Updated: Jan 27, 2020
The country is still unsettled after flooding across Trinidad and Tobago left many citizens displaced. Businesses, big and small, took to social media to express their thoughts to those affected. There were some that needed social media guidance and others that did well to walk the straight and sensitive line. With this in mind, we’ve made a list of social media Do’s and Don’ts for businesses during a disaster:
Be Sensitive on Social Media
Social media always has natural disaster information. This was the first place everyone flocked to when they heard of a highway flooding and waters in residential areas up to 7ft. As a business owner, it cannot be business as usual if half of the country cannot get to the other half. Be sensitive on your social media. Acknowledge that something is happening, potentially to people who may follow you. Be genuine and caring in your posts, show that your business cares.
At this time, citizens in some shape or form have been mobilizing. This is an opportunity for your business to assist in relief efforts. You can also ask customers on your social media to join you. Collaborate with NGOs or other businesses if your business is unable to coordinate on its own. Such as, posting your establishment as a drop off point and a list of items required. You can also post pictures of the items collected and other behind the scenes images to keep followers abreast of what is being done.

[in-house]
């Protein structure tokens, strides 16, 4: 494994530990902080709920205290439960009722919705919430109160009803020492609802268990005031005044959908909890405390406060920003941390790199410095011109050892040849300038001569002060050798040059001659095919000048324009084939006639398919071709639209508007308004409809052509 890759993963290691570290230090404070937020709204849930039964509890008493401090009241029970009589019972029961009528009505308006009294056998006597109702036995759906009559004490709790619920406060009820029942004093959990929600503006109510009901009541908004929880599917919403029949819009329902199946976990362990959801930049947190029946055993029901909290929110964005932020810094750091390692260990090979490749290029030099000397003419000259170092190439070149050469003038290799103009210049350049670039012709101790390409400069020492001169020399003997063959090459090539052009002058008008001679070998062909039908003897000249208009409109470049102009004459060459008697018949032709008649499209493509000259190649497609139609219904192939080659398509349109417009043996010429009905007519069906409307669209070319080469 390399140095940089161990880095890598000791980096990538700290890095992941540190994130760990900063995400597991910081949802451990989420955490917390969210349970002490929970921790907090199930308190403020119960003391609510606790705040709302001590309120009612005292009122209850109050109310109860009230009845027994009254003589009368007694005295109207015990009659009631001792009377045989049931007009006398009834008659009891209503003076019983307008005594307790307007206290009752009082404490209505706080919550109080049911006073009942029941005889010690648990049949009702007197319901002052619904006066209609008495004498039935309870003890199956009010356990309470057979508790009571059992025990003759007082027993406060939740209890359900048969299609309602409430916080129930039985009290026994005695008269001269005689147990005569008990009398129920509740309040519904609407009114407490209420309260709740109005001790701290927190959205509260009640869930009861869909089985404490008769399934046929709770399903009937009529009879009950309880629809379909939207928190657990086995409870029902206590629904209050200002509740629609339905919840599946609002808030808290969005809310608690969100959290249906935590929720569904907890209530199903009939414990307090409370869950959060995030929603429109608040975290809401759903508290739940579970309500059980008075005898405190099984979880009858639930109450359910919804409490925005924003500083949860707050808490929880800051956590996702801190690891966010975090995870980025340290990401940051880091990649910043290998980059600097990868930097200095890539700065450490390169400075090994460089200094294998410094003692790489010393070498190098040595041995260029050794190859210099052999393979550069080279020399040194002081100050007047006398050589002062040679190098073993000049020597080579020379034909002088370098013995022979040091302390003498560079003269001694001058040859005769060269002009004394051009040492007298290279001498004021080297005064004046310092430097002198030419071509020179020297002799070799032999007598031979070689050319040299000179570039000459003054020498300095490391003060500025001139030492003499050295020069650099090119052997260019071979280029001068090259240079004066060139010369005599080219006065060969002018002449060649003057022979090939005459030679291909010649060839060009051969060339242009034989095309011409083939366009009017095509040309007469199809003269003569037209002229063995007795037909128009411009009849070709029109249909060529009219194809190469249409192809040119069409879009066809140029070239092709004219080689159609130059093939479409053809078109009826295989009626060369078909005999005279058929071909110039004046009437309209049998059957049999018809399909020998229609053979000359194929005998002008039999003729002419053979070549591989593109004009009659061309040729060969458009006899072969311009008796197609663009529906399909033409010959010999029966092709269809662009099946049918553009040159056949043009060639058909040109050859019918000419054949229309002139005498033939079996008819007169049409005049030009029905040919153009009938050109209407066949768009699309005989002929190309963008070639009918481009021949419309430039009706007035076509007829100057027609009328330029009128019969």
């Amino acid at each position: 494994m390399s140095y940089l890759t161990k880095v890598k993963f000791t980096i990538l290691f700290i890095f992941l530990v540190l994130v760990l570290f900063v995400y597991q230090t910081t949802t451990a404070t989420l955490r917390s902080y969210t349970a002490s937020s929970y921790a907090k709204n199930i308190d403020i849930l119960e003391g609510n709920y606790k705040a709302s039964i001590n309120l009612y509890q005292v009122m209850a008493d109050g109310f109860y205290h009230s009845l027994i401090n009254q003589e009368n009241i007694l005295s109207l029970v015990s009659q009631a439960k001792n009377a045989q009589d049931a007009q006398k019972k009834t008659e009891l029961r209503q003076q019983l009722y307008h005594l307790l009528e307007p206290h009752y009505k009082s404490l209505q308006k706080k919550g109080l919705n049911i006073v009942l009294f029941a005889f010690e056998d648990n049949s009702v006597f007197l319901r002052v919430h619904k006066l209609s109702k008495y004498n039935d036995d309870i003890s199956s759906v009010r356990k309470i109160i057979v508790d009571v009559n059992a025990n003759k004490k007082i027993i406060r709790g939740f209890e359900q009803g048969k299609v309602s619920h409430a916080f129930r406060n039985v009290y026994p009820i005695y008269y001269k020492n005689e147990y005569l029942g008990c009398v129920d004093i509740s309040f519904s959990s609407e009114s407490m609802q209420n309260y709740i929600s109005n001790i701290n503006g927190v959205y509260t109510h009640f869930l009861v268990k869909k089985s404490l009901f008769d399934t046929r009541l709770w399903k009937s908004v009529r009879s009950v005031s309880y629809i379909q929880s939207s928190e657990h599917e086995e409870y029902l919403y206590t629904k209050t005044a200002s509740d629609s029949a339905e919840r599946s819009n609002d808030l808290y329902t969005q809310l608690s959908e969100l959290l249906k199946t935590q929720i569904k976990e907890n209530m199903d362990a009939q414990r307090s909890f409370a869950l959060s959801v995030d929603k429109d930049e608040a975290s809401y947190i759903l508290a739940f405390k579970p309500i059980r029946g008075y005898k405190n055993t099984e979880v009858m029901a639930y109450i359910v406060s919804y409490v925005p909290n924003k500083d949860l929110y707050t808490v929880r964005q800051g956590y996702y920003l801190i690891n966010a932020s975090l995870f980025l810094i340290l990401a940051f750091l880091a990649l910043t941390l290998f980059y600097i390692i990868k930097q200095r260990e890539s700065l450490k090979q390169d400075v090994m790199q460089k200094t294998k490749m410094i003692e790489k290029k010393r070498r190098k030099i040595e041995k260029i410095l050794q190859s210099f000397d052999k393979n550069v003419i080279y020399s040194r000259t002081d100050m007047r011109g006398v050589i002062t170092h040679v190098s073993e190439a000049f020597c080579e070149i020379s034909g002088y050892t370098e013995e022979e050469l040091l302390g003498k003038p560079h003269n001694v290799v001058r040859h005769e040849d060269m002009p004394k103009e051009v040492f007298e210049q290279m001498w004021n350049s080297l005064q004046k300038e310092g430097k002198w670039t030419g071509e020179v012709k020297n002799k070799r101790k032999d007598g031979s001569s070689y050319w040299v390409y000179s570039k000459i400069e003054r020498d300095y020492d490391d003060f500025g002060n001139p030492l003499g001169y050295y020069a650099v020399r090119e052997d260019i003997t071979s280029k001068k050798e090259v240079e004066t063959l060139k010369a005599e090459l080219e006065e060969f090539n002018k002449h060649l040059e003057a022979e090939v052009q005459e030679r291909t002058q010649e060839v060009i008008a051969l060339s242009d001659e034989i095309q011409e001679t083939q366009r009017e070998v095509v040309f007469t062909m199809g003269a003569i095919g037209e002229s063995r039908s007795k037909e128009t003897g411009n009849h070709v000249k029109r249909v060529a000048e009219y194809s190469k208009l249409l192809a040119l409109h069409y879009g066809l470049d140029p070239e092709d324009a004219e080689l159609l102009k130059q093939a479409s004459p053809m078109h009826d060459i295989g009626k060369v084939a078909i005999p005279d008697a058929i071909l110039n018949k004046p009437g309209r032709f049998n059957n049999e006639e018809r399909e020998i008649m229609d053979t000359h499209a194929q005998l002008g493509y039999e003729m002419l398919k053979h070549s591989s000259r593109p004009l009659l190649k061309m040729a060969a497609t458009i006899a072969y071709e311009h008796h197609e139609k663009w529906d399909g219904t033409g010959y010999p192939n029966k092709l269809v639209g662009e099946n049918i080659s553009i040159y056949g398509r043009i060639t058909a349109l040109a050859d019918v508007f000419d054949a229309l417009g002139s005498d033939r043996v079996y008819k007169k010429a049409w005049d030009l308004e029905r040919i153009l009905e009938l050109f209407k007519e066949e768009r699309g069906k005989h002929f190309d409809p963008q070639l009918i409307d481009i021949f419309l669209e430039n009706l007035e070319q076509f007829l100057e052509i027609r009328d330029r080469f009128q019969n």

Lets just say it right now. Don’t post pictures of those affected without their permission. The last thing people want to see a year from now is their picture in a throwback photo during the worst time of their lives and they never knew the photo was taken. Content is gold, BUT! let people breathe during a time such as this. Always ask permission. It’s the sensitive thing to do.
Of course this a “Don’t”. During a disaster, it is not the time to launch a new product or service. Other than your content looking absolutely out of place amongst a timeline of flood related news, no one will be paying attention to it. Your intentions may have been great, the post was probably scheduled, you were not affected and all the other reasons. It comes all the way back to sensitivity. That word seems to be the theme of this blog. While we’re here, memes and jokes are also off limits. Especially if they are flood related. Just no.
Overall, the way you communicate with your followers should always be done with some level of sensitivity. We’re saying to increase that sensitivity during a disaster. Show you care. It’s not always about sales but also about corporate social responsibility.